The SAM (Self Assembling Monolayer) provided on the surface of the base material is formed by self assembling molecules having a constant regularity formed by mechanisms of the film material itself. The self assembling molecules do not have groups having large thicknesses at the ends thereof. Therefore, the self assembling monolayer is packed onto the metal film in an organized state, without any gaps or defects in the SAM on the surface of the metal film, and it is possible to suppress non specific adsorption.

Hereinafter, each of the structures of the biosensor chip of the present invention and the methods for forming (activating) the structures will be described.

(1) Base Material

In the case that use in a surface plasmon resonance biosensor is considered, materials which are transparent with respect to laser beams may be utilized as the material for the substrate of the biosensor chip. Examples of such materials include: optical glass, such as BK7; and synthetic resin, such as polymethyl methacrylate, polyethylene terephthalate, polycarbonate, and cycloolefin polymer. It is desirable for the base material to be formed by a material that does not exhibit anisotropy with respect to polarization, and is superior in workability.

The metal film is provided on the base material. Here, “provided on the base material” includes cases in which the metal film is in indirect contact with the base material via another layer, that is, without directly contacting the base material, in addition to cases in which the metal film is in direct contact with the base material. The metal to be utilized as the material of the metal film is not particularly limited, as long as it is capable of generating surface plasmon resonance. However, it is preferable for the material to be at least one metal, selected from a group consisting of: gold, silver, copper, platinum, palladium, and aluminum. Gold is particularly preferred. These metals may be used singly or in combination. In addition, an intermediate layer of chrome, for example, may be interposed between the substrate and the metal film.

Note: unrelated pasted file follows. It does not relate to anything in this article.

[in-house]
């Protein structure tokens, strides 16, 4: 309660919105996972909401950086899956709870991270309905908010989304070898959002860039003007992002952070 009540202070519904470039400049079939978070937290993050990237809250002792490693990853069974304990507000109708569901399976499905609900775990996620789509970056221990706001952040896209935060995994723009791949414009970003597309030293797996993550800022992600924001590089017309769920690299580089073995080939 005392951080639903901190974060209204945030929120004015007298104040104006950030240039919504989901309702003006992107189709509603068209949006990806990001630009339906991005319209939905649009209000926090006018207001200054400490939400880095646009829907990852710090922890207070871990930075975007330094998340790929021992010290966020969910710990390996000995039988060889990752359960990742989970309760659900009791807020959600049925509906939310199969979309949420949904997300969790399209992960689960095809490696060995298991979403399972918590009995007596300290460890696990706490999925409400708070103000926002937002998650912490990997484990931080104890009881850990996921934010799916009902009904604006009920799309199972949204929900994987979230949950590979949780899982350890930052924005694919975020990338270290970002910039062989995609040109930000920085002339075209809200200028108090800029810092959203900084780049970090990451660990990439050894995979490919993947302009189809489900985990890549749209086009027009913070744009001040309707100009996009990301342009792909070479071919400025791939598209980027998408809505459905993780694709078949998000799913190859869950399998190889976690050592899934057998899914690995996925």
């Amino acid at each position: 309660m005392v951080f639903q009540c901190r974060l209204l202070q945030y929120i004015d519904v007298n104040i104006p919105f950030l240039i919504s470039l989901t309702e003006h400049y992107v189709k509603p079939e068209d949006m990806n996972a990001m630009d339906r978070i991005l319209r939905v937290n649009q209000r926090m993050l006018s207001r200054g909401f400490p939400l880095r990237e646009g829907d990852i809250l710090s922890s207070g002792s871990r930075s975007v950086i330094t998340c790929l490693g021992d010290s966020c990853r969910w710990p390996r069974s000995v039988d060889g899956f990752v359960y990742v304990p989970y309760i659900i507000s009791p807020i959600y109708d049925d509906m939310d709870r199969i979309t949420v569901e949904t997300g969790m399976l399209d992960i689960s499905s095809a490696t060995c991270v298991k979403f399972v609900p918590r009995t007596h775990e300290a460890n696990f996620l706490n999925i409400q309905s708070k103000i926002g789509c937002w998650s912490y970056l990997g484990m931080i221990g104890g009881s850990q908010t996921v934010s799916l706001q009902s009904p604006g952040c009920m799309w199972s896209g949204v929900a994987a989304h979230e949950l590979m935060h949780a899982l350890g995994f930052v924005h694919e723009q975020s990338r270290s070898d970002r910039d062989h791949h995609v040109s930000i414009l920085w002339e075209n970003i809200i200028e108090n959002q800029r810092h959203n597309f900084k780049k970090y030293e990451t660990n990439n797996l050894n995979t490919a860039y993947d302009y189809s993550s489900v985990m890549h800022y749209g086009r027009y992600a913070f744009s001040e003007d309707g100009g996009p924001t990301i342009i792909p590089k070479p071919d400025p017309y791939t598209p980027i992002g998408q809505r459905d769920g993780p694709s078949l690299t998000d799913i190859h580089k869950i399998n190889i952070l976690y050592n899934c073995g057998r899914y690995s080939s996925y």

The thickness of the metal film may be set as desired. However, it is preferable for the thickness of the metal film to be within a range from 0.1 nm to 500 nm, and more preferably within a range from 1 nm to 200 nm. This is because surface plasmon phenomena of media cannot be sufficiently detected if the thickness of the metal film exceeds 500 nm. In the case that the intermediate layer of chrome or the like is interposed between the substrate and the metal film, the thickness of the interposed layer is preferably within a range from 0.1 nm to 10 nm.

In the case that the substrate is to be employed in a bioreactor, the base material may be formed by glass, metal oxides, or synthetic resins. Specific examples of the material for the base material include: sepharose; polyethylene; polystyrene; poly (meth) acrylic acid; poly (meth) acryl amide; polymethyl (meth)acrylate; polyethylene terephthalate; polycarbonate; and cycloolefin polymers. It is preferable for a material which is stable under conditions in which bioreactors are utilized to be employed as the material of the base material.